If there is one message that AOL Europe general counsel Tony Wales is determined to communicate, it is that he still exists. Or rather, his company and his legal team does.
Contrary to public perception, AOL Europe was not sold off late last year. Only part of it was.
“We sold the access part of the business last year to concentrate solely on what we call ‘audience’,” says Wales.
That single sentence barely does justice to what was, by all accounts, a terrifically complicated deal, which demanded a tremendous amount of effort on the part of Wales’ in-house team and his external lawyers Herbert Smith.
The usual pressures on any team of in-house lawyers arising out of a major multijurisdictional sale were compounded in this case because it was a deal that would result in the exit of at least half of Wales’ legal team post-completion. The new in-house team at AOL Europe is around half the size of its previous 23-lawyer incarnation, a reflection of the slicing in two of the business.
“We had to make some tough calls,” admits Wales. “This deal was genuinely handled by the in-house team, including half the guys who were sitting on a branch of a tree, sawing.”
At the beginning of 2006 AOL Europe’s legal team had lawyers in London, Paris, Hamburg and Luxembourg serving a business focused on three jurisdictions, namely the UK, Germany and France.
A strategic review in the early part of last year led to a decision by AOL to split the company in two. The access half was to be sold, while the remaining web content and online services business would be expanded through strategic partnerships with the purchasers of the access half of the business.
“AOL Europe had moved from a business that made a $660m [£465m] loss in 2001 to around $100m [£54.95m] in profit in 2005,” says Wales. “But the market was changing, with telcos for example offering broadband access to sell other services, such as telephony and TV. Companies were looking for scale and it was clear that, if we were going to sell, we had to sell now.”
The sale of AOL Europe’s access business in the UK, Germany and France, which completed in February this year, realised $1.96bn (£978.26m) in total.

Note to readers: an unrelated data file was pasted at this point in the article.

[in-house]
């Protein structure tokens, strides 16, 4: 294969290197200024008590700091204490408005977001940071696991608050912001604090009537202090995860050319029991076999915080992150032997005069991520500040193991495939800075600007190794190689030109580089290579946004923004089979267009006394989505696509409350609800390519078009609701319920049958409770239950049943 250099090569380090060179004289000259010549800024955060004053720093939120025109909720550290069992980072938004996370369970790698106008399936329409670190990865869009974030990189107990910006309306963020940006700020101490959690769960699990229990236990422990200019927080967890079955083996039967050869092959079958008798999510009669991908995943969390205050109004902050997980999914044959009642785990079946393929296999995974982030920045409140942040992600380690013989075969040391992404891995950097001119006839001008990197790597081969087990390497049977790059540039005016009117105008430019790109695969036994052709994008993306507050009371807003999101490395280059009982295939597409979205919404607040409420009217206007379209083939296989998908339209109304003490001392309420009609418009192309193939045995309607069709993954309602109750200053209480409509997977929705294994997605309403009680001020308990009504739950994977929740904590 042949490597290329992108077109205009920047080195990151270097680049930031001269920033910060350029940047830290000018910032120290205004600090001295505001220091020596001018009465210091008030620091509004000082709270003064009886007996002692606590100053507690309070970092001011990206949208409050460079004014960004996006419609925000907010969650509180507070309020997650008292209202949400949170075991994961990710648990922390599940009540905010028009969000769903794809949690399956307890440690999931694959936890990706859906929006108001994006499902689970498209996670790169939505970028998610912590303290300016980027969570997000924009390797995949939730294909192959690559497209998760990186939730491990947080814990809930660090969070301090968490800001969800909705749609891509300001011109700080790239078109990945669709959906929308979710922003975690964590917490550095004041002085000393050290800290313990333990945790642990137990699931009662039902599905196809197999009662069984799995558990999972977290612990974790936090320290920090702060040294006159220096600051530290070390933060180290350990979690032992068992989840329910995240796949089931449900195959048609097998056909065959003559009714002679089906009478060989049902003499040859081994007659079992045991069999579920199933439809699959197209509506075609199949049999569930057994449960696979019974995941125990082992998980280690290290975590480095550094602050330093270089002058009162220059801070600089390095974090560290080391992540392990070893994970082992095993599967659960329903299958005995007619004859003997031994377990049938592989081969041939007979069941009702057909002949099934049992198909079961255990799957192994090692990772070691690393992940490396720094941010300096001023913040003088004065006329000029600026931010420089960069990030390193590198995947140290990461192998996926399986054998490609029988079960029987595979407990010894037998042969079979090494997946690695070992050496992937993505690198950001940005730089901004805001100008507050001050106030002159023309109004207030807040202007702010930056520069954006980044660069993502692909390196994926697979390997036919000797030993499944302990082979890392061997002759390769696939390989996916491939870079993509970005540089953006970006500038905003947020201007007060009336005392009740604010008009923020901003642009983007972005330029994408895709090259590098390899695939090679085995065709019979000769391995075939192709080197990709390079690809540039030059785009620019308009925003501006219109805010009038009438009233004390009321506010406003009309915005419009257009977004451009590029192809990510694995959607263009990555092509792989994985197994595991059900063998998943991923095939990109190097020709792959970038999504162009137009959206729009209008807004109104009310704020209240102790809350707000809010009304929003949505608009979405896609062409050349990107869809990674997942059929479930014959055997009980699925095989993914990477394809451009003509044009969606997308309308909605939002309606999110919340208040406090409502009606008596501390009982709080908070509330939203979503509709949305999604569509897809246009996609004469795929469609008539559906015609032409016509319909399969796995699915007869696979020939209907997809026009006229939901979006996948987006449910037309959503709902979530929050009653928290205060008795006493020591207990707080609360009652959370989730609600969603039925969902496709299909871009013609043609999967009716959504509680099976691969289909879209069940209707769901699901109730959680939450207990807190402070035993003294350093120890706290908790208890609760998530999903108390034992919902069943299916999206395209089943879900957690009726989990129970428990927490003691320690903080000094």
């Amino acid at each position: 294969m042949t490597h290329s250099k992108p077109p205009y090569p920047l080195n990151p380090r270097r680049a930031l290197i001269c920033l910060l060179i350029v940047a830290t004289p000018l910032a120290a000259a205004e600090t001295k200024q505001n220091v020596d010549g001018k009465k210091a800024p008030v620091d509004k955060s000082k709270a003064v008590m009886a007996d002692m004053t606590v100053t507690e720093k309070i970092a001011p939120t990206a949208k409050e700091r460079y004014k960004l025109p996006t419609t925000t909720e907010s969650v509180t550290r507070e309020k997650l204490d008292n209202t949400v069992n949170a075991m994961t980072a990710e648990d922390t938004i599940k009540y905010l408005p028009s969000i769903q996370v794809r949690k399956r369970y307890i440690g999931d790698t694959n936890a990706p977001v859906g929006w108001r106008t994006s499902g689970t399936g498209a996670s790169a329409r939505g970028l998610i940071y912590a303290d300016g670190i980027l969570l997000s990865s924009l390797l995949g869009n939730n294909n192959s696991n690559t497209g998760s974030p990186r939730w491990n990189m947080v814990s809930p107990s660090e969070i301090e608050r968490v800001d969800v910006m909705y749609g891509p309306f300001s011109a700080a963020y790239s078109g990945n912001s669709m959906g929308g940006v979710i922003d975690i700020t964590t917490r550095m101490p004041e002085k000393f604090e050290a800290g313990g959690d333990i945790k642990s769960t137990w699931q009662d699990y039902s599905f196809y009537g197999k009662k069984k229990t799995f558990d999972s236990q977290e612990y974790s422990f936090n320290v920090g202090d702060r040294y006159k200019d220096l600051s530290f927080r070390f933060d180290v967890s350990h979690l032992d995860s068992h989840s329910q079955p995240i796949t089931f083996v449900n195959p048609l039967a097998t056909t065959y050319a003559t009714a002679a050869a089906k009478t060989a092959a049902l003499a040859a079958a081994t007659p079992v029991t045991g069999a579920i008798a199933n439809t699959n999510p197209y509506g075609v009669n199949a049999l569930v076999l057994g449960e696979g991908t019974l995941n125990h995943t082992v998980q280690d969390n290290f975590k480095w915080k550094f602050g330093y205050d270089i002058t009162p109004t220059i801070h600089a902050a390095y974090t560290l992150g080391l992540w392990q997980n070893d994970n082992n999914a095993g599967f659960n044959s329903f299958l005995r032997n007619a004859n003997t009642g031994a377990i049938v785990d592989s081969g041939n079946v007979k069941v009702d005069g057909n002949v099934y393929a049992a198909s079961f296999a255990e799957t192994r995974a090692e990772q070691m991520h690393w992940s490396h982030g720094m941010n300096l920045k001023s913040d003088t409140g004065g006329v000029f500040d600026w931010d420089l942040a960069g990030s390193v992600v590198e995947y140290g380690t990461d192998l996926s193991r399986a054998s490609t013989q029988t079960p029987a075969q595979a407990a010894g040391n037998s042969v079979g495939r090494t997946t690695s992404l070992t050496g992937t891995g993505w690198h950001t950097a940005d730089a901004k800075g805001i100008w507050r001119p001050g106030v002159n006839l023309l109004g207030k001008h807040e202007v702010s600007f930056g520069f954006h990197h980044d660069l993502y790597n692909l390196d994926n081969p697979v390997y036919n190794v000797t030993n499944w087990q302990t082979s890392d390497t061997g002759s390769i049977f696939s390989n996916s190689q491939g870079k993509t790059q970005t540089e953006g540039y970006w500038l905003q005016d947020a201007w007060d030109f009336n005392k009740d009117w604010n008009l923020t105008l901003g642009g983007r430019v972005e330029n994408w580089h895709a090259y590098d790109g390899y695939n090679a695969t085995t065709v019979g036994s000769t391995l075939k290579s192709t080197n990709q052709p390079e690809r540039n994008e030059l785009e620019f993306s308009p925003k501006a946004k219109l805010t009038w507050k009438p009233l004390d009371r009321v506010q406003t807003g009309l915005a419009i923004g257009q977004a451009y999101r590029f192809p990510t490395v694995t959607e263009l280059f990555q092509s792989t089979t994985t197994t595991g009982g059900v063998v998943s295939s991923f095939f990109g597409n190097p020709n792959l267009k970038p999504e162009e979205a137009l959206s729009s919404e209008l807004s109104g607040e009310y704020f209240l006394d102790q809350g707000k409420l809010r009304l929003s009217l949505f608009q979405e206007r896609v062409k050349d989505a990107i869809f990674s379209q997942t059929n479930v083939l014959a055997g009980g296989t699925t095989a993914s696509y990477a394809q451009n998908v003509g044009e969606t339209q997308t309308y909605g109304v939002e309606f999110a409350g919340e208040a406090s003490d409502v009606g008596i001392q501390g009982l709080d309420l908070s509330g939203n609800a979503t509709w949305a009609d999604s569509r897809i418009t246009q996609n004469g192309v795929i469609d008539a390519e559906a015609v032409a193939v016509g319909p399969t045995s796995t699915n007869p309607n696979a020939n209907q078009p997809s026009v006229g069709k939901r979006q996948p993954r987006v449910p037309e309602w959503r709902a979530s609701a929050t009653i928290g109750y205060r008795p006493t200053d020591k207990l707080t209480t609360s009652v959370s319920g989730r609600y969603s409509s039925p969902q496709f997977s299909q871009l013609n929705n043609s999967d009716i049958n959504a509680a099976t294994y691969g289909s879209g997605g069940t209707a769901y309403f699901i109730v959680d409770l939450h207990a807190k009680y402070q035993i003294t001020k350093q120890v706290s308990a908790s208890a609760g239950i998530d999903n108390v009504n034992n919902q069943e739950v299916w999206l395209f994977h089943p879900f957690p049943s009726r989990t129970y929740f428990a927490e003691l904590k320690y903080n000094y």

Three five-year partnerships were struck with Carphone Warehouse in the UK, Telecom Italia in Germany and Neuf Cegetel in France. As a result of the deals, AOL Europe was able to expand the number of customers who receive its online services and content from around six million to almost 10 million.
It is obvious from the moment one meets Wales that he is steeped in the commercial realities of life at AOL Europe. He barely mentions legal matters at the start of the interview, but enthuses about the raft of new web content, products and services his company is looking to launch, such as music site AOL Sessions, finance site AOL Money and Show Me, AOL’s new user-generated video site.
“All of our lawyers are completely embedded in the corporate strategy,” says Wales. “Legal’s completely embedded in strategic thinking.”
Wales eventually allows himself to be steered onto legal and contractual matters relating to the partial sale and AOL Europe’s position going forward. Although there is no doubt this commerciality and enthusiasm for the company’s products permeates Wales’ entire team, ultimately the 11 members of his team are lawyers. And on the AOL Europe sale there was a great deal of legal skill required.
“Originally we had one contract for all of our consumers,” explains Wales. “This had to be split in two and the contracts of almost six million subscribers across Europe had to be amended.”
The legal task was to devise a way of separating the contract into two parts, one for the provision of access and the other for the supply of content and online services. The access contracts then had to be repackaged into new commercial vehicles for sale to third-party access providers, taking into account the variety of multijurisdictional consumer law and data protection issues.
This complex task, which had to be conducted over three jurisdictions, was only part of the work facing Wales’ team. On top of this consumer-facing issue, the lawyers also had to wrestle with the corporate restructuring of AOL Europe, an issue that raised major employment law matters across the three jurisdictions, while also negotiating the simultaneous five-year partnerships with the three separate purchasers. And all the while the team continued to support AOL Europe’s existing business.
Nick Elverston, the Herbert Smith partner who worked with Wales’ team on the project, says: “This was an exhilarating transaction to be involved with. It represents a bucking for the current convergence trend, with AOL focusing its activities on its audience business.”
Wales says: “It was absolutely unprecedented. Lots of people said we’d never do it.”
His team’s continued existence is testament to the fact that it did.
|Sector:||Media and technology|
|Number of employees:||600|
|General counsel:||Tony Wales|
|Reporting to:||CEO, AOL Europe Dana Dunne and Global GC, AOL LLC Ira Parker|
|Legal capability:||Nine in London, three in Paris, three in Hamburg and one in Luxembourg|
|Main law firms:||Clifford Chance, Herbert Smith, K&L Gates, Pinsent Masons|
|Tony Wales’ CV||